All is right with the world. At least while I’m sitting down. Not just sitting down, but sitting down watching THE MARVELOUS MRS. MAISEL, the Amazon Prime comedy series that began streaming Season 2 in early December. As with many things in life, I arrived late to the party. Season 1 had already wowed audiences and critics, receiving two Golden Globes (in January) and eight Emmys (in September) before I tuned in in mid-December and ended up binge-watching both seasons. Not because I had time to spare, but because they were so irresistibly good. Because they hijacked my sometimes sinking spirits and flew them as high as the Empire State Building. From that lofty perch, a woman could face whatever twists and turns the great big looming New Year might hold. To say that it’s a comedy doesn’t adequately describe all the superlative aspects of the show. To say that stand-up comedian isn’t the kind of job that’s going to change lives is simply not true. Change is the driving force of this series. Change comes to Mrs. Maisel, and when it does, it comes to every single person in her orbit.
It’s 1958 and Miriam (Midge) Maisel has every reason to love her life as a Jewish American Princess. She’s happily married to Joel; they live in a spacious, to-die-for apartment on Manhattan’s Upper West Side, only a few floors below her parents, who are often asked to watch–or have their maid watch–her two very young children whenever she’s out and about. Joel works in an office but wants to be a stand-up comic, and the couple frequently cabs it downtown so he can perform at The Gaslight Café. Ever-supportive Midge always brings a home-cooked brisket to bribe the manager for a better time slot for Joel. The only trouble in Paradise is that Joel is not that funny, not nearly as funny (nor as beautiful and charming) as his wife. And one night after he bombs at The Gaslight, he blames Midge and tells her their marriage is over–and that he’s been having an affair with his secretary. Distraught Midge ends up at The Gaslight to collect her brisket dish, but she starts drinking and ends up on stage. Not only is her riff on the state of her marriage very funny, but the things she says and does land her in jail. They also land her a manager, Susie Myerson, a woman who works at The Gaslight and always thought Joel was a loser.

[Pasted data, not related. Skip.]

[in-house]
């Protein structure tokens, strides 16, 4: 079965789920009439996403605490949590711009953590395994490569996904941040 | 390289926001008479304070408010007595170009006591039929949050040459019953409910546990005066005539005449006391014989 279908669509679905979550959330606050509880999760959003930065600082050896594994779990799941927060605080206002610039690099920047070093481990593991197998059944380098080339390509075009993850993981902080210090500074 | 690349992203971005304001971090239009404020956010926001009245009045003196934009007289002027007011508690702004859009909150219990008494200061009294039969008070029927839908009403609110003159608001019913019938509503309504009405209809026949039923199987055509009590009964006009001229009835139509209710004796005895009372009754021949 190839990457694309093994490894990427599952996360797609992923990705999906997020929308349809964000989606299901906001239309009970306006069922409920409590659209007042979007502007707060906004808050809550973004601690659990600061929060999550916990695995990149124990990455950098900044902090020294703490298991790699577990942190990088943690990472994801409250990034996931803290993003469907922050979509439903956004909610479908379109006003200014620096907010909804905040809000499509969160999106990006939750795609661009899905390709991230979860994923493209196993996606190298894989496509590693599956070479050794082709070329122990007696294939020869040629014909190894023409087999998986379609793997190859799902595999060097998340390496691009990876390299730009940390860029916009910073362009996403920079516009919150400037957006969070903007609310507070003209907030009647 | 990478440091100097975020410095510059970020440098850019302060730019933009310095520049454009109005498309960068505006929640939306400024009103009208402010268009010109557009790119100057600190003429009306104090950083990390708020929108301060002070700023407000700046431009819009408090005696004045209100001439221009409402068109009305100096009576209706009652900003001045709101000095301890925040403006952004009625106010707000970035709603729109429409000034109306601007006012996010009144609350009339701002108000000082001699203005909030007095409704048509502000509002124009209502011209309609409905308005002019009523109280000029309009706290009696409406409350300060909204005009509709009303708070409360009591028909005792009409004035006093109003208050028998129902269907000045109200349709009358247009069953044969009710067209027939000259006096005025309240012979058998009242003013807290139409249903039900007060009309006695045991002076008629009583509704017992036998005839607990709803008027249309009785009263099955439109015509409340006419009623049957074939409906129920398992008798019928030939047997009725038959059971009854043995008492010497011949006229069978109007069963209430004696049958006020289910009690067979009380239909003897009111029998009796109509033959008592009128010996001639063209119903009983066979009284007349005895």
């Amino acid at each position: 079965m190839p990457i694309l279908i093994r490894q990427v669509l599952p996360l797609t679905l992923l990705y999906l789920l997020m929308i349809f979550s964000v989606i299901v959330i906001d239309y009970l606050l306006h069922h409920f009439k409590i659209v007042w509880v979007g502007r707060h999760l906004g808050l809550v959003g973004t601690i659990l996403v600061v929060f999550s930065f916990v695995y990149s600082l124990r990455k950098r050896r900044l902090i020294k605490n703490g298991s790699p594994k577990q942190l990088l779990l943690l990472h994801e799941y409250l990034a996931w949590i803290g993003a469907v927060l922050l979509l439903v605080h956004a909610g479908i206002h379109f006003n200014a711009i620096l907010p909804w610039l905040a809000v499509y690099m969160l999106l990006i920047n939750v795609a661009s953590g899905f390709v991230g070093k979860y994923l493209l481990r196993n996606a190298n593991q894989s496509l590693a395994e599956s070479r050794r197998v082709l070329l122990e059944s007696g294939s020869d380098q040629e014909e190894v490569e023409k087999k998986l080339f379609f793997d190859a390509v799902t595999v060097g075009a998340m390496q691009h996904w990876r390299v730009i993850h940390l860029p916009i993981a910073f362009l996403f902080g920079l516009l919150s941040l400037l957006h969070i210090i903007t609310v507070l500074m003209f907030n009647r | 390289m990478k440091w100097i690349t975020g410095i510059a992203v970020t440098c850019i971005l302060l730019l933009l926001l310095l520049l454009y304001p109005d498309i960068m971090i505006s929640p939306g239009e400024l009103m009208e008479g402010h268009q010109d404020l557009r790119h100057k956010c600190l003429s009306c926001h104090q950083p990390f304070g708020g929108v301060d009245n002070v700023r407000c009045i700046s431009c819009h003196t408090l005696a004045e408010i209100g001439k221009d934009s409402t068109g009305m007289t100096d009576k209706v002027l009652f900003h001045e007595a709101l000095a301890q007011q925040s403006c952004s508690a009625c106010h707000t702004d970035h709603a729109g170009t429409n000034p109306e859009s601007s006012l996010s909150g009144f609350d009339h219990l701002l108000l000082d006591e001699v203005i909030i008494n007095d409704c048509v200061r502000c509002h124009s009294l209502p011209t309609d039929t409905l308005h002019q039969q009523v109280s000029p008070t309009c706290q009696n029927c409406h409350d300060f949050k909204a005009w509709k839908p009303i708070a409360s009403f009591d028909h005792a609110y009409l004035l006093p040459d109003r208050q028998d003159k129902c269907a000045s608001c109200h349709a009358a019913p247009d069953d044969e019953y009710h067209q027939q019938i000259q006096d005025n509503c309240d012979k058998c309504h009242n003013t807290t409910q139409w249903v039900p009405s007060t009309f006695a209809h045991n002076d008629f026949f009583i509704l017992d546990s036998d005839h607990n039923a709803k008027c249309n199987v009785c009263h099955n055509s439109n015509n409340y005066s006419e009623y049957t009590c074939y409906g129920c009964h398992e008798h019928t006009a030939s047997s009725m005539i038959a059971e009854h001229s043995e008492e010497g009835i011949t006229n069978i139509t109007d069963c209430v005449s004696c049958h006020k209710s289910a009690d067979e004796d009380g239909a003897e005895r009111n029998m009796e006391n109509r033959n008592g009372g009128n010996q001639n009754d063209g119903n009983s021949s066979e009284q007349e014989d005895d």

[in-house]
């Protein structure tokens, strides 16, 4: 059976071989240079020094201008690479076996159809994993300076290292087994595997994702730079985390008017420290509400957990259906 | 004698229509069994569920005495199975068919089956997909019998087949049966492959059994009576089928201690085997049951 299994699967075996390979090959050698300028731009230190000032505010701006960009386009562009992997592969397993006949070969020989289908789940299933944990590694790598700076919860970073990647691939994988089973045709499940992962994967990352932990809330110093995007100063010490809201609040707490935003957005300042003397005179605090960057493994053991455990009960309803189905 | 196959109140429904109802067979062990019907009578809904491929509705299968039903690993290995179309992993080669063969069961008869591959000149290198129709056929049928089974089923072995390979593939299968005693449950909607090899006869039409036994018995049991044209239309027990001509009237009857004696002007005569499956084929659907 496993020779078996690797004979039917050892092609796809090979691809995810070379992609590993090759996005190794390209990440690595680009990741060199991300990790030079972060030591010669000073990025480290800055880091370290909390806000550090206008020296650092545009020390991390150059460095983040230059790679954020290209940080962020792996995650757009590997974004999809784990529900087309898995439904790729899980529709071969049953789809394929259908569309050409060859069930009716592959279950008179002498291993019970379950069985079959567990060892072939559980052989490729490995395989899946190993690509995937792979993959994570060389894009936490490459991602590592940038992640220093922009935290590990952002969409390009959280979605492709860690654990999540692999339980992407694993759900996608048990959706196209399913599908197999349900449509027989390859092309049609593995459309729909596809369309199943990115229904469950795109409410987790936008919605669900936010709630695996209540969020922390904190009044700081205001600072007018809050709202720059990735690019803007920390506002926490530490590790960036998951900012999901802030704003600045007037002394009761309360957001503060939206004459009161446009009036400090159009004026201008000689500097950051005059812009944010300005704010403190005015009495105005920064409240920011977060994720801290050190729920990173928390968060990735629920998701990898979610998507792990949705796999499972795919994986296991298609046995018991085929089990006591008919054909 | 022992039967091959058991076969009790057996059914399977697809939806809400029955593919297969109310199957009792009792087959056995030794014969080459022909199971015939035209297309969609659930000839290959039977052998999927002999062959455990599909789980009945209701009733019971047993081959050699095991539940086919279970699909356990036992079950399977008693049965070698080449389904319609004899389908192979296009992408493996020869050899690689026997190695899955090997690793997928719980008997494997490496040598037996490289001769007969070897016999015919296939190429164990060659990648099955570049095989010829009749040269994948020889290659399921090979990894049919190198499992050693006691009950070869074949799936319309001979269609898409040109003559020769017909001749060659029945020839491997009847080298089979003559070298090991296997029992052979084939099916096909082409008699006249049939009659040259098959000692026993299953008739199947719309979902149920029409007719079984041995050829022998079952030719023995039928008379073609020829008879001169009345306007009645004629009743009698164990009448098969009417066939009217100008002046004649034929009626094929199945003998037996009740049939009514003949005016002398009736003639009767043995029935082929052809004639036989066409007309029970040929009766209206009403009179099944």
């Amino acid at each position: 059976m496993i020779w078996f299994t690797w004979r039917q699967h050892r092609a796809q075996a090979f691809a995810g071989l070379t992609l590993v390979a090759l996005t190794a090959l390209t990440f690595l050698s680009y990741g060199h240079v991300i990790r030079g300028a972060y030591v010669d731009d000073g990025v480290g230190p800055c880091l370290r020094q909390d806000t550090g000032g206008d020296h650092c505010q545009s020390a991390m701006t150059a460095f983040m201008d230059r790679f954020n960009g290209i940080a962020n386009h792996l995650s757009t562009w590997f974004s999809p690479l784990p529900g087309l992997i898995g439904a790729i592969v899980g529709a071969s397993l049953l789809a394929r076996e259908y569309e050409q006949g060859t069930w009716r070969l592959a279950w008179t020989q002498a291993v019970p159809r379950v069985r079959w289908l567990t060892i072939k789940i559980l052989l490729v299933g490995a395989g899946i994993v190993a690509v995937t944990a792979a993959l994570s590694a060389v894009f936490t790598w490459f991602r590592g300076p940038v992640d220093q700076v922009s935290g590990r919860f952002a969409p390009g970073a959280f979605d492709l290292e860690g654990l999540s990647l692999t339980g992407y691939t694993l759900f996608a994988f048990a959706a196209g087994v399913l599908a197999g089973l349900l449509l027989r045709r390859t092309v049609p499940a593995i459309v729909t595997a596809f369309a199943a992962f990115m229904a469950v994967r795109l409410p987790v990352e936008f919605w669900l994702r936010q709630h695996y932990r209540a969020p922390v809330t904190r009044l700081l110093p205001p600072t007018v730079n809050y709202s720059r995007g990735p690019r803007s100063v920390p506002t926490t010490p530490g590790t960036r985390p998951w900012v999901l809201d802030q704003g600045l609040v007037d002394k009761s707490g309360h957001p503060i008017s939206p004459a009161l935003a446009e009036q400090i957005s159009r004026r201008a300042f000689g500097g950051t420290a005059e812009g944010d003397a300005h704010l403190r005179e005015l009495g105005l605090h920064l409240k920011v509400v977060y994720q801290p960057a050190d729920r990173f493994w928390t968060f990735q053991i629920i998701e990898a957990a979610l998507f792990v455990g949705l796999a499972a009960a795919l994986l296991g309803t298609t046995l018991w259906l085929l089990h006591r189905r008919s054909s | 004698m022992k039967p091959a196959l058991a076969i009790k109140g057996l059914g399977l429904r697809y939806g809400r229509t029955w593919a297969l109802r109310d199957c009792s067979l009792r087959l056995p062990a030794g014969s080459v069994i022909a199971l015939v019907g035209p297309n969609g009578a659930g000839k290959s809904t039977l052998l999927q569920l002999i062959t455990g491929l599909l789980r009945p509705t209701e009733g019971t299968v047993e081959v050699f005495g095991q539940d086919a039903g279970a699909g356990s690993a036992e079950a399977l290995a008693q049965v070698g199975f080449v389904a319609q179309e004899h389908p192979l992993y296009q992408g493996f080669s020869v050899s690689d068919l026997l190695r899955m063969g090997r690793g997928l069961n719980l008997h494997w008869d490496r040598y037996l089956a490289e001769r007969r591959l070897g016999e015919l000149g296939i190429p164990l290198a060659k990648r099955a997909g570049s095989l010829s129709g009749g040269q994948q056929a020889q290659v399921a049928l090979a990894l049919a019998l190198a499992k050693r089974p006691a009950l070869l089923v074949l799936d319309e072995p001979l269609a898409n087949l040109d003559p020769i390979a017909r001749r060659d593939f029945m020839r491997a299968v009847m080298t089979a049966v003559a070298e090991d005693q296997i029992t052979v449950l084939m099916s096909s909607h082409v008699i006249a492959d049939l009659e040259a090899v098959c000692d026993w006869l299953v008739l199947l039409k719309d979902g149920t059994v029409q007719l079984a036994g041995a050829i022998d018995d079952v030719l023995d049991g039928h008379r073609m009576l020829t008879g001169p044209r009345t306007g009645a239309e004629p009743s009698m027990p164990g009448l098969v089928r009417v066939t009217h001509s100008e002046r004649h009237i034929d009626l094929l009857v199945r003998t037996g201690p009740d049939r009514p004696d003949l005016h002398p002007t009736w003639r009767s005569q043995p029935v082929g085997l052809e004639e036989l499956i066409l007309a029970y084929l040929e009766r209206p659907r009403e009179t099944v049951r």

Like I LOVE LUCY, the main character in THE MARVELOUS MRS. MAISEL is an extremely likeable, very funny young woman. (Midge is only four years out of college; Lucy is slightly older, 30-something at the start.) Both shows are set in the 1950s, but of course I LOVE LUCY was actually filmed back then, from 1951-1957 as a half-hour comedy and then for three more seasons, until 1960, as one-hour specials. The biggest difference between Lucy Ricardo and Midge Maisel is that Lucy desperately wants to break into show business as a singer, dancer, actress (whatever works!) but has no real talent, whereas Midge is content with her privileged, stay-at-home-mom life (despite her intelligence and college degree) until Joel upends her lovely world. Lucy is married to singer/bandleader Desi, which gives her some access to the club where he performs and people in the entertainment industry, but those of us who love Lucy love her for her funny failed attempts to succeed at things she’s not good at. When Joel leaves Midge and she discovers she loves doing stand-up, it’s clear she’s a natural, and we fall in love with her ability to take whatever life throws at her and make her audiences laugh. Most people would agree that Lucy still seems very funny today, but Mrs. Maisel is a trail blazer and a woman for our times. A MeToo kind of woman, but only in the sense, I can be just as funny as you guys up on stage.
Lucy’s adventures almost always involved her side-kick and best friend, Ethel Mertz, but it’s Susie Myerson who has Mrs. Maisel’s back. Not in a friendly sort of way–Susie doesn’t want that, at least not at first–but as a person who recognizes Midge’s talent and sees it as an opportunity to climb out of her miserable, hole-in-the-wall existence. Susie is laugh-out-loud funny in a crass way, and there’s great chemistry between beautifully dressed and coifed Midge and slovenly, frequently-mistaken-for-a-man Susie (played by Alex Borstein.) Both women won Emmys for their acting.